Changing Perceptions

I came into my study abroad experience with high expectations.  I had a theory I wanted to test, a new perspective I wanted to gain.

I was under the impression that Italians were much healthier than Americans, and I wanted to see if this was really true. However, I have learned that the answer to this question is not black and white.  There are many Italian cultural aspects that lend themselves to healthier lifestyle habits compared to the United States.  Italians take more time to enjoy their food and to appreciate the labor that went into procuring it.  Fresh fruits and vegetables are plentiful while processed foods are less available, though still there. Also, food advertisements are less prevalent.

At the same time, I feel as though I romanticized Italy a bit too much.  While eating fresh, local food seems to be more common and accessible, the industrialized Western Diet has started to encroach upon the Mediterranean Diet.  According to the World Health Organization, obesity rates in Italy are only moderately lower than in the United States:  24 percent compared to 35 percent.  Also, about a third of Italians do not meet the World Health Organization’s physical activity recommendations, which is similar to the United States.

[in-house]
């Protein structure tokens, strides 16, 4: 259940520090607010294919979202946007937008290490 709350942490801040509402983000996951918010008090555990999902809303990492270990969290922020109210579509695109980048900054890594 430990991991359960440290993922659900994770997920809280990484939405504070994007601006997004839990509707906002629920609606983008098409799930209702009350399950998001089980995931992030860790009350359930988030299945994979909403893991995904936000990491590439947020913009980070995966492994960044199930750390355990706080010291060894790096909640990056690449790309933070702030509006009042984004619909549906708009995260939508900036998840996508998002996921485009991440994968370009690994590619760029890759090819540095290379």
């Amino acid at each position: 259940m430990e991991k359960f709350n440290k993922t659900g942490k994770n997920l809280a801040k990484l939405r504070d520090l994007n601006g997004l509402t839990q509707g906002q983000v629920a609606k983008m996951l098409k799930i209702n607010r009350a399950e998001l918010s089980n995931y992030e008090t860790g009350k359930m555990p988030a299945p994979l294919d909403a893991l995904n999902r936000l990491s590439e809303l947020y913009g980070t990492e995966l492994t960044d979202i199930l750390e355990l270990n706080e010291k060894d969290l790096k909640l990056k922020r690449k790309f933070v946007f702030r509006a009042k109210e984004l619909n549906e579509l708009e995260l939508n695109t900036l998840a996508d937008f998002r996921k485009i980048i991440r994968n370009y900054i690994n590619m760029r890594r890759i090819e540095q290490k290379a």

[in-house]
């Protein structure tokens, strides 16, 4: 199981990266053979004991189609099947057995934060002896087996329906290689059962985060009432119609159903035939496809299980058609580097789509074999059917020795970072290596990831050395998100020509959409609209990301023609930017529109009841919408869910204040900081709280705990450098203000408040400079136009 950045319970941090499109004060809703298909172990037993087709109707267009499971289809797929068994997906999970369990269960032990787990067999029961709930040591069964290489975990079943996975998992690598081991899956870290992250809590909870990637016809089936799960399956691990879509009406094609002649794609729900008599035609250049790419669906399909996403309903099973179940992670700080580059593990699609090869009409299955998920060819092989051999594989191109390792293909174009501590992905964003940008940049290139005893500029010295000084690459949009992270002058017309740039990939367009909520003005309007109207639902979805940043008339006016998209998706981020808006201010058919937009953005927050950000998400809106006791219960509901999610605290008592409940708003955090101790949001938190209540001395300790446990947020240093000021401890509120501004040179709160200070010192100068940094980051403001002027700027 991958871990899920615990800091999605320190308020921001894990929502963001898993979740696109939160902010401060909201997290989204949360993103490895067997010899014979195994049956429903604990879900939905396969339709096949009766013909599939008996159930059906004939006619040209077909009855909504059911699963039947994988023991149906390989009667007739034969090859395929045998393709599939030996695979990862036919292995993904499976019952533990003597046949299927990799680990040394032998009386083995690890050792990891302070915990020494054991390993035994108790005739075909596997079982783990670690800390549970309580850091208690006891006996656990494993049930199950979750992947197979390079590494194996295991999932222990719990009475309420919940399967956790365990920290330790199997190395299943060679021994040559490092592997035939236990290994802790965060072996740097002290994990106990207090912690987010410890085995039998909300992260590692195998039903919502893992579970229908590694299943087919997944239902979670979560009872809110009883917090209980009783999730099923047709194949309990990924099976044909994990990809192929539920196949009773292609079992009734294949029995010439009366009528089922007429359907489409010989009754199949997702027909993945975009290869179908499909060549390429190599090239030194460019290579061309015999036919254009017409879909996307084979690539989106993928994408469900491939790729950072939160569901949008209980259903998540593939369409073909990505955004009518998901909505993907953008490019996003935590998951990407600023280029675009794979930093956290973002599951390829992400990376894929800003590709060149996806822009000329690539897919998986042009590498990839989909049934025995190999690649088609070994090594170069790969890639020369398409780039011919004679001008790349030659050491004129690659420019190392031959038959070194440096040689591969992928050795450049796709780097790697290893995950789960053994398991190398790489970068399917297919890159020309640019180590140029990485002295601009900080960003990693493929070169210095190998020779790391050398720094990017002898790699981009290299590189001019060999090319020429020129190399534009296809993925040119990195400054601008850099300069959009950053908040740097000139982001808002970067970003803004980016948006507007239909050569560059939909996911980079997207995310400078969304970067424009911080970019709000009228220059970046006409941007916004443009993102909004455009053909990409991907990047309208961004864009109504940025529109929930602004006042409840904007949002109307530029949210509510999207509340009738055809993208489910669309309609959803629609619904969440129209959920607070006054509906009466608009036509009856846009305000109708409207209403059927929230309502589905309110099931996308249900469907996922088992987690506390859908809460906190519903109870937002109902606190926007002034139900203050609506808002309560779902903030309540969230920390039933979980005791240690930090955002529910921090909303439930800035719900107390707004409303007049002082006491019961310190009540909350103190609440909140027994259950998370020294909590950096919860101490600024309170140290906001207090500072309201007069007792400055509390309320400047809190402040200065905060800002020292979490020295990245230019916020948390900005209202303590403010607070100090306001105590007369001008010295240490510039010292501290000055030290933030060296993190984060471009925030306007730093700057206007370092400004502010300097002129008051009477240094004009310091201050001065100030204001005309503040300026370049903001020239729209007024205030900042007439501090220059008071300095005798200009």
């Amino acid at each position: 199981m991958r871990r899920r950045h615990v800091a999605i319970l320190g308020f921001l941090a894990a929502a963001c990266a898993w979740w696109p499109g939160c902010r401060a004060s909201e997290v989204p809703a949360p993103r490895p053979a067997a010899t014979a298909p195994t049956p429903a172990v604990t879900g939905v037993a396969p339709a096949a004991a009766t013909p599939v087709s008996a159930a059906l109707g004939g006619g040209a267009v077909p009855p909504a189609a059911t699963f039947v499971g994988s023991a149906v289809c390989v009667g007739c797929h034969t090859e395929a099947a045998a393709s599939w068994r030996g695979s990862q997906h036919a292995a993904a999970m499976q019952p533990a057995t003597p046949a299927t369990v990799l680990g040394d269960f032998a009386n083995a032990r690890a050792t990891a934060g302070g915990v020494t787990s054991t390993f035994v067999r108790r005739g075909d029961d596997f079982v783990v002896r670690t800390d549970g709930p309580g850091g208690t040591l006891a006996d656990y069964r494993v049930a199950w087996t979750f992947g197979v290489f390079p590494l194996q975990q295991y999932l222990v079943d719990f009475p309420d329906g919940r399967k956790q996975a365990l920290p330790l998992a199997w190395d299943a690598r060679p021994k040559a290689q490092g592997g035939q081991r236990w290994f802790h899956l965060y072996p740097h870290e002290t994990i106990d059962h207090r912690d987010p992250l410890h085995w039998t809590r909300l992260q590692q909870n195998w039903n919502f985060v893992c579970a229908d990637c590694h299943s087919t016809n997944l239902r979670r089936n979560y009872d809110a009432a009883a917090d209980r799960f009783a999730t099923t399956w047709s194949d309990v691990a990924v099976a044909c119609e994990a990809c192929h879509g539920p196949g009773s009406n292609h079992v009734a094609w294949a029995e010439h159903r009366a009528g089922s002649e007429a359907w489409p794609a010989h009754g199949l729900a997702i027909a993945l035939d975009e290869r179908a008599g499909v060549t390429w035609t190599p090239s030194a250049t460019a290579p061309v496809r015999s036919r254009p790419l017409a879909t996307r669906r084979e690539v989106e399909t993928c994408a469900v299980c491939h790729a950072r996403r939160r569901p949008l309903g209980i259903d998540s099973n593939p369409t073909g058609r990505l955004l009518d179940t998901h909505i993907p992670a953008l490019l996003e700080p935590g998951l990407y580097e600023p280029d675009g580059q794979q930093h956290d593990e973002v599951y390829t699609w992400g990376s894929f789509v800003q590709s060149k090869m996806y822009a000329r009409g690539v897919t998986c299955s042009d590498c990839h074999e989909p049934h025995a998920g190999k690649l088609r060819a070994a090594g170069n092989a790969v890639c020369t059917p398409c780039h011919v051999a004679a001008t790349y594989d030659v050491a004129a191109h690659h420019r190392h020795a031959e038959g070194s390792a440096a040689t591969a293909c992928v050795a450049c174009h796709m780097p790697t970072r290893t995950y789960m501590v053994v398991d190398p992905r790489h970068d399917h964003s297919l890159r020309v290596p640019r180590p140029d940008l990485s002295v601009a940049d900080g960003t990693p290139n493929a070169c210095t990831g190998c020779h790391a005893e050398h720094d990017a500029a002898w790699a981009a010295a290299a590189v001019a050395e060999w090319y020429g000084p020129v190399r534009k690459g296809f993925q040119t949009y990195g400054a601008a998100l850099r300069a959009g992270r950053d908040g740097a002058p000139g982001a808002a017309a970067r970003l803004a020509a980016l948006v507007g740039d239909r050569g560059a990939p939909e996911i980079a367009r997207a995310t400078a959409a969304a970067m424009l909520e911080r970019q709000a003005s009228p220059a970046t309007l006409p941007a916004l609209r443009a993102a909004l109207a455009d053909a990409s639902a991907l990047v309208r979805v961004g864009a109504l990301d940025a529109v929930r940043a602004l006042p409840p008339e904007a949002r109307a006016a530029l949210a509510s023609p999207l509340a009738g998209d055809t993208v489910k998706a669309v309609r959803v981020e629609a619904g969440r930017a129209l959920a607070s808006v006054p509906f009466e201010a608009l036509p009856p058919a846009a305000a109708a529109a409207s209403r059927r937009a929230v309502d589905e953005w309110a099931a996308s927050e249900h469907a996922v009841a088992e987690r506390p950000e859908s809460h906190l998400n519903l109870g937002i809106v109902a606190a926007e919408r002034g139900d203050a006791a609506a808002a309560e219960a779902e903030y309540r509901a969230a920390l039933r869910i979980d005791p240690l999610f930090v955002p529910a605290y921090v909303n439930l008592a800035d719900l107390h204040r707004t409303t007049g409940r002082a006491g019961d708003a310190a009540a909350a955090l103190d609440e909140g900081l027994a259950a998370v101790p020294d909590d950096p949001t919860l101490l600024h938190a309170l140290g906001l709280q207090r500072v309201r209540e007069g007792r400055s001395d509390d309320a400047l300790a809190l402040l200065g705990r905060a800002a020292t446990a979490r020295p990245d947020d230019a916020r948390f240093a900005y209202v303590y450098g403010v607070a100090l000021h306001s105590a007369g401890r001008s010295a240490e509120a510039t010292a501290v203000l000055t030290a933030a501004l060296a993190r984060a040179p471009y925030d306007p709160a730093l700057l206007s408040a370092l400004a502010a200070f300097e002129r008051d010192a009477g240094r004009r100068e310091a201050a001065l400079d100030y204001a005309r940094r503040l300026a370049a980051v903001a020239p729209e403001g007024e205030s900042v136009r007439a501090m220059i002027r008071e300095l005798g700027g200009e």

Given these facts, I wonder if I have been too critical of the United States.  While obesity is a pressing health problem, hope is on the horizon for change.  There seems to be an increased interest in eating fresh, local food.  Also, Americans are becoming more interested in where their food is coming from, wanting to know if their food is genetically modified or if their chicken has been raised with antibiotics.

Ultimately, I have learned not to be too judgmental about the typical American diet. Culture plays an integral role in influencing a person’s eating patterns, and this is not something that can be changed overnight. Having traveled to another country and having had to adjust to a new way of life, I can empathize with those hesitant to make changes.  I have also learned, though, that the trick is to have an open mind and see where the adventure takes you.


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